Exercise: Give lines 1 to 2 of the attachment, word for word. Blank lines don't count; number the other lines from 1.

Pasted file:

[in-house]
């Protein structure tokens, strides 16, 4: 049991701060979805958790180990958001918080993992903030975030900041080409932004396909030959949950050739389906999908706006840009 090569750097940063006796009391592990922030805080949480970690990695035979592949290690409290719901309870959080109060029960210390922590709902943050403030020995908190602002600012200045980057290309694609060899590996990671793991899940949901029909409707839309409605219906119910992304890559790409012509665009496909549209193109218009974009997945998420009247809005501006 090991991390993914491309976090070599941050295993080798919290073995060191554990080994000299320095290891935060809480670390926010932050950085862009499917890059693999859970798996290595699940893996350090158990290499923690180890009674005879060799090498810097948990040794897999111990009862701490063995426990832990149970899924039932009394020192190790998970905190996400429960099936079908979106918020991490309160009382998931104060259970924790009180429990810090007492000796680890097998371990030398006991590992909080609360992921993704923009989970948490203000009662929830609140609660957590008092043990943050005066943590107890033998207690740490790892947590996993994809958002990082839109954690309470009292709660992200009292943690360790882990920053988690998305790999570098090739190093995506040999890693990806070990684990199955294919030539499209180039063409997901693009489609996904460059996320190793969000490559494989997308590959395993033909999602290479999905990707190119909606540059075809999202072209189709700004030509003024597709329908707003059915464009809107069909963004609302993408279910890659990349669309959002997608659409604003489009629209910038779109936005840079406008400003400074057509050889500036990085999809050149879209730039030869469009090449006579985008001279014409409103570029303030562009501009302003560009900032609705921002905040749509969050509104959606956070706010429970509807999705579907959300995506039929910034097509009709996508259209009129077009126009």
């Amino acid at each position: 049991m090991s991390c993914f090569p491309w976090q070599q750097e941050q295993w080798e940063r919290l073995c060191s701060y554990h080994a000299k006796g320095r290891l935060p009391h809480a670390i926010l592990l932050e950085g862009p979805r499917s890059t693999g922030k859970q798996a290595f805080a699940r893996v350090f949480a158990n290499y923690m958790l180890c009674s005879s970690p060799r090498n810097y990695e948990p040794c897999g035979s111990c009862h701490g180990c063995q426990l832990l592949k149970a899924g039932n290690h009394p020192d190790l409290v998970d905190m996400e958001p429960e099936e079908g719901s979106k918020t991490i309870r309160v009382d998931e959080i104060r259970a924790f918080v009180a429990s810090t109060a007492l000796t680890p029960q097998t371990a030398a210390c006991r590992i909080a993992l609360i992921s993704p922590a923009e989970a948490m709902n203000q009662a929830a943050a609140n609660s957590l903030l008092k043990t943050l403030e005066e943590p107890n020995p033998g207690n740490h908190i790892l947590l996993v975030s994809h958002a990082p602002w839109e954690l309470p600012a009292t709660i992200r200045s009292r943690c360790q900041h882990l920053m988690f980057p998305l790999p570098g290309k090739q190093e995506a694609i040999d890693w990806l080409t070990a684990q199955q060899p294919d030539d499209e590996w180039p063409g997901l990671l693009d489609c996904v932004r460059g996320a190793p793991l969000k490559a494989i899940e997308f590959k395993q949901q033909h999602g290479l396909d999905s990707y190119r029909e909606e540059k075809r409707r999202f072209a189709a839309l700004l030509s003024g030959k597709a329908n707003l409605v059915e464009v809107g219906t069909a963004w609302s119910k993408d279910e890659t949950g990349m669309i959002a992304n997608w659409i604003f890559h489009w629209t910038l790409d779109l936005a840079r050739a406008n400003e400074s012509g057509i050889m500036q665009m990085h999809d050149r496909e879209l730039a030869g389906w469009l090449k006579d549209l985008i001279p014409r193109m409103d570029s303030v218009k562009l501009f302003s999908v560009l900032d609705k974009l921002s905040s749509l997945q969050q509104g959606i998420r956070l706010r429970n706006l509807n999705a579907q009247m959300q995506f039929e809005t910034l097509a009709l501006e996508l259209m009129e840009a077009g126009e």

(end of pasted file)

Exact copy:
[in-house]
């Protein structure tokens, strides 16, 4: 049991701060979805958790180990958001918080993992903030975030900041080409932004396909030959949950050739389906999908706006840009 090569750097940063006796009391592990922030805080949480970690990695035979592949290690409290719901309870959080109060029960210390922590709902943050403030020995908190602002600012200045980057290309694609060899590996990671793991899940949901029909409707839309409605219906119910992304890559790409012509665009496909549209193109218009974009997945998420009247809005501006 090991991390993914491309976090070599941050295993080798919290073995060191554990080994000299320095290891935060809480670390926010932050950085862009499917890059693999859970798996290595699940893996350090158990290499923690180890009674005879060799090498810097948990040794897999111990009862701490063995426990832990149970899924039932009394020192190790998970905190996400429960099936079908979106918020991490309160009382998931104060259970924790009180429990810090007492000796680890097998371990030398006991590992909080609360992921993704923009989970948490203000009662929830609140609660957590008092043990943050005066943590107890033998207690740490790892947590996993994809958002990082839109954690309470009292709660992200009292943690360790882990920053988690998305790999570098090739190093995506040999890693990806070990684990199955294919030539499209180039063409997901693009489609996904460059996320190793969000490559494989997308590959395993033909999602290479999905990707190119909606540059075809999202072209189709700004030509003024597709329908707003059915464009809107069909963004609302993408279910890659990349669309959002997608659409604003489009629209910038779109936005840079406008400003400074057509050889500036990085999809050149879209730039030869469009090449006579985008001279014409409103570029303030562009501009302003560009900032609705921002905040749509969050509104959606956070706010429970509807999705579907959300995506039929910034097509009709996508259209009129077009126009």